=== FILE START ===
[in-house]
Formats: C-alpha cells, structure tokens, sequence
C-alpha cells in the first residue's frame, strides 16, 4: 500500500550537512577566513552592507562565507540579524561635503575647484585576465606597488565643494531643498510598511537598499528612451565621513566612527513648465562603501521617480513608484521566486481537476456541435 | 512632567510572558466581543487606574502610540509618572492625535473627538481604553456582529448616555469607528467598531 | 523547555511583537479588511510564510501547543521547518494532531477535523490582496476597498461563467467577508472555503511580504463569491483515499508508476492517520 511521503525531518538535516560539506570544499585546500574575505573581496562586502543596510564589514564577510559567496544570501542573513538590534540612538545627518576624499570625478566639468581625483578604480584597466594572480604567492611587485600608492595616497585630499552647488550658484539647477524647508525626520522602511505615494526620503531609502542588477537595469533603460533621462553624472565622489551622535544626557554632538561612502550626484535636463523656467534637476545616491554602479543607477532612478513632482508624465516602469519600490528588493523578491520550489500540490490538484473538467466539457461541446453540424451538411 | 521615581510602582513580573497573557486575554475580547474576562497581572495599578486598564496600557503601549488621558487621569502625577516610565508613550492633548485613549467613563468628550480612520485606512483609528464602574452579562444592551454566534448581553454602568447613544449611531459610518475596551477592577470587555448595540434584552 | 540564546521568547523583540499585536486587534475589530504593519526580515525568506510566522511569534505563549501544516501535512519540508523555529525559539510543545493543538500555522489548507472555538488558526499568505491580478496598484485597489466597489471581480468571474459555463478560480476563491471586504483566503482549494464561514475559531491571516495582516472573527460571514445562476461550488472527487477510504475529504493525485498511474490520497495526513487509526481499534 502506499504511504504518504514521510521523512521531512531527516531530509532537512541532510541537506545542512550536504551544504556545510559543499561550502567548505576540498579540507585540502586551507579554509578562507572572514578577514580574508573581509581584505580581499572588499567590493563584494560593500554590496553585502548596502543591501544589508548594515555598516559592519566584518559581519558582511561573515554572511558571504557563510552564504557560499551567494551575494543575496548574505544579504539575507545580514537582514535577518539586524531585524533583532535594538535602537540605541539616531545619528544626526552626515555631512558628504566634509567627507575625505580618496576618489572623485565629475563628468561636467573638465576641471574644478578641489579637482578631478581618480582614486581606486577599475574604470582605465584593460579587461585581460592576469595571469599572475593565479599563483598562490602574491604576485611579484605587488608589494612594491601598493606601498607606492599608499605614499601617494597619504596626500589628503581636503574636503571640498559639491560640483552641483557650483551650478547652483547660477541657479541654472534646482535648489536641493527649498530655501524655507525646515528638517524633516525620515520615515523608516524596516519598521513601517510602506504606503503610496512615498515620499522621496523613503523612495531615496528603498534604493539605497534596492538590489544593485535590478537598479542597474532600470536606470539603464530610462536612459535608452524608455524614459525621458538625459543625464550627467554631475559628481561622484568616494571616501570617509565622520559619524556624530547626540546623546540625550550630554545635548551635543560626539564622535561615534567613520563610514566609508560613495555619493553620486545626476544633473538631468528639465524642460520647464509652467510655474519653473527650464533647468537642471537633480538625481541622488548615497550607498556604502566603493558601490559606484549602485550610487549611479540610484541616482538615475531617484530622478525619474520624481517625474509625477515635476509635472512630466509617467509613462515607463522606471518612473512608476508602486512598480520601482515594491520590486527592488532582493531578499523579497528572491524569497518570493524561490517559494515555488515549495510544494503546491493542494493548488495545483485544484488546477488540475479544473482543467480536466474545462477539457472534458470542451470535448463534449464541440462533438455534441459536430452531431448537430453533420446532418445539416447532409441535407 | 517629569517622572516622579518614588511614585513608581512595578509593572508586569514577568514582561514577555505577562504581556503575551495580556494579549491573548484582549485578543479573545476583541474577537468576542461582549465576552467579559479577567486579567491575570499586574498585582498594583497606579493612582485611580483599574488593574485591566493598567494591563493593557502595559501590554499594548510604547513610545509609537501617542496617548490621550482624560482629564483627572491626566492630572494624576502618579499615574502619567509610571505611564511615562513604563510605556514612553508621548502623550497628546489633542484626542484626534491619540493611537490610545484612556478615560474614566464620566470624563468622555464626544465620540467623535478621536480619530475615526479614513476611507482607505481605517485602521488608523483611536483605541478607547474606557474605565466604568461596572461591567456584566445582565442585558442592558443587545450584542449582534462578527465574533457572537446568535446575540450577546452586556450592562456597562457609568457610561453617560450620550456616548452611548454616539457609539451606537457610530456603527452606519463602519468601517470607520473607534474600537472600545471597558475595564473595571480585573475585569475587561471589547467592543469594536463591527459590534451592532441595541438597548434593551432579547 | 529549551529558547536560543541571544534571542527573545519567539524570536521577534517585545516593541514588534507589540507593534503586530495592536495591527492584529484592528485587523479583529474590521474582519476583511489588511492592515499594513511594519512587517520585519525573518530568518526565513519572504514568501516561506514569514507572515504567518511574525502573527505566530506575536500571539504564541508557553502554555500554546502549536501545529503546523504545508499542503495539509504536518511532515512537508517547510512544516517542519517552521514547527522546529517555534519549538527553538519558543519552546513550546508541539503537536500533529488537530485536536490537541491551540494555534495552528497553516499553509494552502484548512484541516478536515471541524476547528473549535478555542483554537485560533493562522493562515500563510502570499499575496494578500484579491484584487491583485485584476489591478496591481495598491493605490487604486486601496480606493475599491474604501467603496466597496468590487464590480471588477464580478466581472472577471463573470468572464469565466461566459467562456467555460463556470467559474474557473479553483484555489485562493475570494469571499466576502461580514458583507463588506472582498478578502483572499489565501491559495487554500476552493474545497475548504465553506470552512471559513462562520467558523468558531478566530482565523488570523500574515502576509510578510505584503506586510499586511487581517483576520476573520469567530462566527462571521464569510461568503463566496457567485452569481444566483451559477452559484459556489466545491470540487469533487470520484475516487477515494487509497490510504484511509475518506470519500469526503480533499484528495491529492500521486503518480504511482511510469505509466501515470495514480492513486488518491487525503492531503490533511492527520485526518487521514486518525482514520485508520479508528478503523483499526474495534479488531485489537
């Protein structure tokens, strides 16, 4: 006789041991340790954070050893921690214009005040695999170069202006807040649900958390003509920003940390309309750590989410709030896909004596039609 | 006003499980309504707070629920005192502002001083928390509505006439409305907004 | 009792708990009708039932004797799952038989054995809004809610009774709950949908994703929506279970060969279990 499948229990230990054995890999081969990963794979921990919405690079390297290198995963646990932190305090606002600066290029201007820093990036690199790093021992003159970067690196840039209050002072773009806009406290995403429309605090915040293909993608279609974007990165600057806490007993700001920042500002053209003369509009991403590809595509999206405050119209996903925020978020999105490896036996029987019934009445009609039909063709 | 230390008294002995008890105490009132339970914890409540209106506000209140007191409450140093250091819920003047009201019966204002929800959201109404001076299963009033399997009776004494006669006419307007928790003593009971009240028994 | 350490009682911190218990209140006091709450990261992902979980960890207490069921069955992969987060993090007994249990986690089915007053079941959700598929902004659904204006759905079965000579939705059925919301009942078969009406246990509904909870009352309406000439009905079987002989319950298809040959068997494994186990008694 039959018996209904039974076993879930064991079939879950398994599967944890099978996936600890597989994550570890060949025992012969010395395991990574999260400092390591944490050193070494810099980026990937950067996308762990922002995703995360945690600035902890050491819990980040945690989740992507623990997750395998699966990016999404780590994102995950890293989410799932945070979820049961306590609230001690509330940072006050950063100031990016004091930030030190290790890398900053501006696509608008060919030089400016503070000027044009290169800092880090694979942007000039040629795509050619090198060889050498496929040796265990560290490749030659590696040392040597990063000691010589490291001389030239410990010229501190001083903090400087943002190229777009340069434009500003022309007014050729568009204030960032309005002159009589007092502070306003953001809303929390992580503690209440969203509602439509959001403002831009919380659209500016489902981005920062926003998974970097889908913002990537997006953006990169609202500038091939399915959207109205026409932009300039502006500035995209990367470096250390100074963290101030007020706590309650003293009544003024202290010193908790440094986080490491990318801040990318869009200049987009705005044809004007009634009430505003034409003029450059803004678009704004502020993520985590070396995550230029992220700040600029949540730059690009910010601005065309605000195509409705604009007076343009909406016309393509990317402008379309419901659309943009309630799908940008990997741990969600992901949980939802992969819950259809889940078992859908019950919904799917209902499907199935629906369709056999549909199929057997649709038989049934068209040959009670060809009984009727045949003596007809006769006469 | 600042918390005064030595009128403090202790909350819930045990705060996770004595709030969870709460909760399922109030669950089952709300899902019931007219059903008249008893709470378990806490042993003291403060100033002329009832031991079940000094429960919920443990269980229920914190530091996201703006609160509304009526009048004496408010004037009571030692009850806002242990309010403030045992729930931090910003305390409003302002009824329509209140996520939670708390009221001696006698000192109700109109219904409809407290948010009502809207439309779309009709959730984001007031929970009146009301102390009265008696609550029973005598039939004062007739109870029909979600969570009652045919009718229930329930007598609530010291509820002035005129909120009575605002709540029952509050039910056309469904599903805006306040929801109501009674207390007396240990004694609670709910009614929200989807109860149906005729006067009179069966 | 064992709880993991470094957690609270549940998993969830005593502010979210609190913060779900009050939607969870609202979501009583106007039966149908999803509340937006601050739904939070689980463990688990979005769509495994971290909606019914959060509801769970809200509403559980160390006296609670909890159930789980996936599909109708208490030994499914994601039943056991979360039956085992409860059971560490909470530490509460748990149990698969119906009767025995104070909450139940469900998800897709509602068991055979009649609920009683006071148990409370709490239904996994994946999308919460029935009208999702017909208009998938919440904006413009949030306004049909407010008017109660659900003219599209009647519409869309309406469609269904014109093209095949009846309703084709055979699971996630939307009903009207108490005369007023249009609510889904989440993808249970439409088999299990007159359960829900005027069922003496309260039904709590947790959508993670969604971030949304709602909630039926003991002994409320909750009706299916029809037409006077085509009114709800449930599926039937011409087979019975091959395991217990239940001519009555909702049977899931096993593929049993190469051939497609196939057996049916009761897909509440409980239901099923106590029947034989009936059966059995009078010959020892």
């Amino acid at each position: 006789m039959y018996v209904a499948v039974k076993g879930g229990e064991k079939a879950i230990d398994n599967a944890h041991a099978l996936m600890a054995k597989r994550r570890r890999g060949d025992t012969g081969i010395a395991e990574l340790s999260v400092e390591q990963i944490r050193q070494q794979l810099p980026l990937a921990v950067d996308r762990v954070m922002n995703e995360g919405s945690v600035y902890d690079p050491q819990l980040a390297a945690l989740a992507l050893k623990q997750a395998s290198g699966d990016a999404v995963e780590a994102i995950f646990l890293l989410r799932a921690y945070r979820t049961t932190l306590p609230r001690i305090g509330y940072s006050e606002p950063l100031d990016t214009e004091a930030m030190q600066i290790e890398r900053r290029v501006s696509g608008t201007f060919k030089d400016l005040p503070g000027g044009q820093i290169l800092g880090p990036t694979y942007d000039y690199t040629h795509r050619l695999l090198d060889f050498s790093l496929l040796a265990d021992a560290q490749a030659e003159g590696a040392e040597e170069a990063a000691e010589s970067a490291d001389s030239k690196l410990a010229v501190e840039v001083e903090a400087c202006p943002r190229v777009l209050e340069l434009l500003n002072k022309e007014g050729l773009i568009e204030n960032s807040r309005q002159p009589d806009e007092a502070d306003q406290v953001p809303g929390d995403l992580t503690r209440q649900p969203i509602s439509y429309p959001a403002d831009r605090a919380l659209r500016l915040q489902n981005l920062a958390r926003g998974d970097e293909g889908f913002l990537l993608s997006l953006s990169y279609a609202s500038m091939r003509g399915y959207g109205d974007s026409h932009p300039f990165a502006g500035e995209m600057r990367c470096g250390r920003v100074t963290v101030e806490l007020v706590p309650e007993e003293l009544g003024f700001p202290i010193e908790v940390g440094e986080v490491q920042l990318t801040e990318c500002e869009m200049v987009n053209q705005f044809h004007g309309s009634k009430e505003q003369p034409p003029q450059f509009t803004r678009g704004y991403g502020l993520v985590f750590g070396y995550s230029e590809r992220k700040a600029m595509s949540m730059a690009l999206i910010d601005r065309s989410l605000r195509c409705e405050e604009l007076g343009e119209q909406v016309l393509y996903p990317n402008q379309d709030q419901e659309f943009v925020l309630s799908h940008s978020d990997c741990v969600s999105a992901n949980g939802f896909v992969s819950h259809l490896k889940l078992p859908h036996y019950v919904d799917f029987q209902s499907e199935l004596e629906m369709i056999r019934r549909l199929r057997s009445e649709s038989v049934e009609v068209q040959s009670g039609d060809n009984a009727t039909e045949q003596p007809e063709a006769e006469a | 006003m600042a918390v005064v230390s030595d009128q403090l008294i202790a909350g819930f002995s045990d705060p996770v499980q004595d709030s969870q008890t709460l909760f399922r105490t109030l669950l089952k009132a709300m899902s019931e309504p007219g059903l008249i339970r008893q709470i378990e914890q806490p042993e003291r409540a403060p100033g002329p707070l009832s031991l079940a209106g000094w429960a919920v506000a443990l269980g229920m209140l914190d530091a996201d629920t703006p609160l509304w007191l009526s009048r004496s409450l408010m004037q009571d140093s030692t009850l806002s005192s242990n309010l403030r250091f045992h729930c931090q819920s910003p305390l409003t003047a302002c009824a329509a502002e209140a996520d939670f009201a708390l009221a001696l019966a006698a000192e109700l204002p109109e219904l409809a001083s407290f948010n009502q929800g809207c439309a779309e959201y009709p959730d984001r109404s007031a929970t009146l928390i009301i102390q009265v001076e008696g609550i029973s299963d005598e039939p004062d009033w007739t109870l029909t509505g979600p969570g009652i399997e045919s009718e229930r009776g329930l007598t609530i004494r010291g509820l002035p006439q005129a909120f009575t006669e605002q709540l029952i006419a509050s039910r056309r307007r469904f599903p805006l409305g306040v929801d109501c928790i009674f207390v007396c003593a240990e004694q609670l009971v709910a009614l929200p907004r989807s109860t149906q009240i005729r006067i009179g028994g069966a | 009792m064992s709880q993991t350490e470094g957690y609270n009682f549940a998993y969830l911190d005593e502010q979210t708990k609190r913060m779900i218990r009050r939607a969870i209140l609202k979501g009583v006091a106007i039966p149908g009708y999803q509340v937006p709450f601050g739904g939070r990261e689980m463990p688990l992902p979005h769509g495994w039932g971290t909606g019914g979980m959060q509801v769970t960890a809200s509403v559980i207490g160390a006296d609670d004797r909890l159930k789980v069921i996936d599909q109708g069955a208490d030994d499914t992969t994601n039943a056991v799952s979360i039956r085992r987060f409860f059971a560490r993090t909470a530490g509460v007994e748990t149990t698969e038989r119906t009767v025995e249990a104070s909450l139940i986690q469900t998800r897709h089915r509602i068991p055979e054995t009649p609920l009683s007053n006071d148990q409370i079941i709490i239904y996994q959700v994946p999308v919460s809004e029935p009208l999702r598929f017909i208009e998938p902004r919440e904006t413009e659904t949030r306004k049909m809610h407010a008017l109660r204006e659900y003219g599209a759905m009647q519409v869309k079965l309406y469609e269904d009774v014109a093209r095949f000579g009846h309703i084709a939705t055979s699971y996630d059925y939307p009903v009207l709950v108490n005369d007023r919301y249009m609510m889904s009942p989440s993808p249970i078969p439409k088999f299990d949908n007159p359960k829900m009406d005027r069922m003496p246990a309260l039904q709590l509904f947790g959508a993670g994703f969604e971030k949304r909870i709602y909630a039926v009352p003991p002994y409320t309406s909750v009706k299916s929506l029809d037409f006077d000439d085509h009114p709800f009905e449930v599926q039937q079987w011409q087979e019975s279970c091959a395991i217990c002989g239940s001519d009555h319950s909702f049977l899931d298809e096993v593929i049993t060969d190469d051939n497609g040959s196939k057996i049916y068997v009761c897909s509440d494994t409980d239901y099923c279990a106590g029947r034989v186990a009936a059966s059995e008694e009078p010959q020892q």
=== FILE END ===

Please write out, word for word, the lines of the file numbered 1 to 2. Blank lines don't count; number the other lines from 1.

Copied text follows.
[in-house]
Formats: C-alpha cells, structure tokens, sequence